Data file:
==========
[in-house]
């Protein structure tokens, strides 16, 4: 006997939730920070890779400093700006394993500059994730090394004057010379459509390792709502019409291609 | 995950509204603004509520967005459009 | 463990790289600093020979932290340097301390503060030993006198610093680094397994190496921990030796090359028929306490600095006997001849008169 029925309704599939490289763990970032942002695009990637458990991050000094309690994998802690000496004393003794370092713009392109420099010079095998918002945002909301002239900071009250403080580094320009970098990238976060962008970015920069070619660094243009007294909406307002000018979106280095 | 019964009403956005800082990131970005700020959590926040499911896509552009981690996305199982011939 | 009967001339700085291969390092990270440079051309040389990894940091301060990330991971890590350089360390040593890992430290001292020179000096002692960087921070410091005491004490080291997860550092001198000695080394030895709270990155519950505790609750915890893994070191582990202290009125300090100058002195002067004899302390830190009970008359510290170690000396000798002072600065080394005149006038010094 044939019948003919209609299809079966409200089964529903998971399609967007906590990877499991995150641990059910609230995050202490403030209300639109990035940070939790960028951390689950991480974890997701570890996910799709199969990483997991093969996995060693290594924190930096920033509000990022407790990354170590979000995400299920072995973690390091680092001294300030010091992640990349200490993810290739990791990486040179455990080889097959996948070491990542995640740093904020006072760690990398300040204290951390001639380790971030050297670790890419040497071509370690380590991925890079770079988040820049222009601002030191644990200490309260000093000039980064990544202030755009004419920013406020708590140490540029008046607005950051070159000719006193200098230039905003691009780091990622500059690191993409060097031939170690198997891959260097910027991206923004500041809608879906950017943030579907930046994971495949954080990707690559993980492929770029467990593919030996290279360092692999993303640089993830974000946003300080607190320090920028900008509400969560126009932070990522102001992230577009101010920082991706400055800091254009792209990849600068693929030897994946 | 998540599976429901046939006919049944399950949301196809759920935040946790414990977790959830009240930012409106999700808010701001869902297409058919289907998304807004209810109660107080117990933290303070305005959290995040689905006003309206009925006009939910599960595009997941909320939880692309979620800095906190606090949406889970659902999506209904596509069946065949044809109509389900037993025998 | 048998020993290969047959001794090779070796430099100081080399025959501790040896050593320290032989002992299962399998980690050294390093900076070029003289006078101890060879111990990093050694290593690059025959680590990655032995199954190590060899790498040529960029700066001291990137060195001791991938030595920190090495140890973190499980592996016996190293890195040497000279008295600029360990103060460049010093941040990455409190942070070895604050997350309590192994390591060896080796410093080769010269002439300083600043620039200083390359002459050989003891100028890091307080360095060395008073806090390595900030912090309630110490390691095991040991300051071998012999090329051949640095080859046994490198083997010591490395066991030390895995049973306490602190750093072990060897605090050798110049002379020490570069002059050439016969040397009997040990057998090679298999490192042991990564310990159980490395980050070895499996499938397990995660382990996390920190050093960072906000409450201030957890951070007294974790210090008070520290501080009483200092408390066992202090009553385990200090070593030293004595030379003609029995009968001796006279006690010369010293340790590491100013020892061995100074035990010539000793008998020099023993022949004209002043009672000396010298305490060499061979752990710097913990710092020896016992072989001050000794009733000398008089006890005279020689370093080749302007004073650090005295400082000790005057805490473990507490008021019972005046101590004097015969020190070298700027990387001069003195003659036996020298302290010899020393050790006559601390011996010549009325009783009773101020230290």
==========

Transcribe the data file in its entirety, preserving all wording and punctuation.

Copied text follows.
[in-house]
């Protein structure tokens, strides 16, 4: 006997939730920070890779400093700006394993500059994730090394004057010379459509390792709502019409291609 | 995950509204603004509520967005459009 | 463990790289600093020979932290340097301390503060030993006198610093680094397994190496921990030796090359028929306490600095006997001849008169 029925309704599939490289763990970032942002695009990637458990991050000094309690994998802690000496004393003794370092713009392109420099010079095998918002945002909301002239900071009250403080580094320009970098990238976060962008970015920069070619660094243009007294909406307002000018979106280095 | 019964009403956005800082990131970005700020959590926040499911896509552009981690996305199982011939 | 009967001339700085291969390092990270440079051309040389990894940091301060990330991971890590350089360390040593890992430290001292020179000096002692960087921070410091005491004490080291997860550092001198000695080394030895709270990155519950505790609750915890893994070191582990202290009125300090100058002195002067004899302390830190009970008359510290170690000396000798002072600065080394005149006038010094 044939019948003919209609299809079966409200089964529903998971399609967007906590990877499991995150641990059910609230995050202490403030209300639109990035940070939790960028951390689950991480974890997701570890996910799709199969990483997991093969996995060693290594924190930096920033509000990022407790990354170590979000995400299920072995973690390091680092001294300030010091992640990349200490993810290739990791990486040179455990080889097959996948070491990542995640740093904020006072760690990398300040204290951390001639380790971030050297670790890419040497071509370690380590991925890079770079988040820049222009601002030191644990200490309260000093000039980064990544202030755009004419920013406020708590140490540029008046607005950051070159000719006193200098230039905003691009780091990622500059690191993409060097031939170690198997891959260097910027991206923004500041809608879906950017943030579907930046994971495949954080990707690559993980492929770029467990593919030996290279360092692999993303640089993830974000946003300080607190320090920028900008509400969560126009932070990522102001992230577009101010920082991706400055800091254009792209990849600068693929030897994946 | 998540599976429901046939006919049944399950949301196809759920935040946790414990977790959830009240930012409106999700808010701001869902297409058919289907998304807004209810109660107080117990933290303070305005959290995040689905006003309206009925006009939910599960595009997941909320939880692309979620800095906190606090949406889970659902999506209904596509069946065949044809109509389900037993025998 | 048998020993290969047959001794090779070796430099100081080399025959501790040896050593320290032989002992299962399998980690050294390093900076070029003289006078101890060879111990990093050694290593690059025959680590990655032995199954190590060899790498040529960029700066001291990137060195001791991938030595920190090495140890973190499980592996016996190293890195040497000279008295600029360990103060460049010093941040990455409190942070070895604050997350309590192994390591060896080796410093080769010269002439300083600043620039200083390359002459050989003891100028890091307080360095060395008073806090390595900030912090309630110490390691095991040991300051071998012999090329051949640095080859046994490198083997010591490395066991030390895995049973306490602190750093072990060897605090050798110049002379020490570069002059050439016969040397009997040990057998090679298999490192042991990564310990159980490395980050070895499996499938397990995660382990996390920190050093960072906000409450201030957890951070007294974790210090008070520290501080009483200092408390066992202090009553385990200090070593030293004595030379003609029995009968001796006279006690010369010293340790590491100013020892061995100074035990010539000793008998020099023993022949004209002043009672000396010298305490060499061979752990710097913990710092020896016992072989001050000794009733000398008089006890005279020689370093080749302007004073650090005295400082000790005057805490473990507490008021019972005046101590004097015969020190070298700027990387001069003195003659036996020298302290010899020393050790006559601390011996010549009325009783009773101020230290």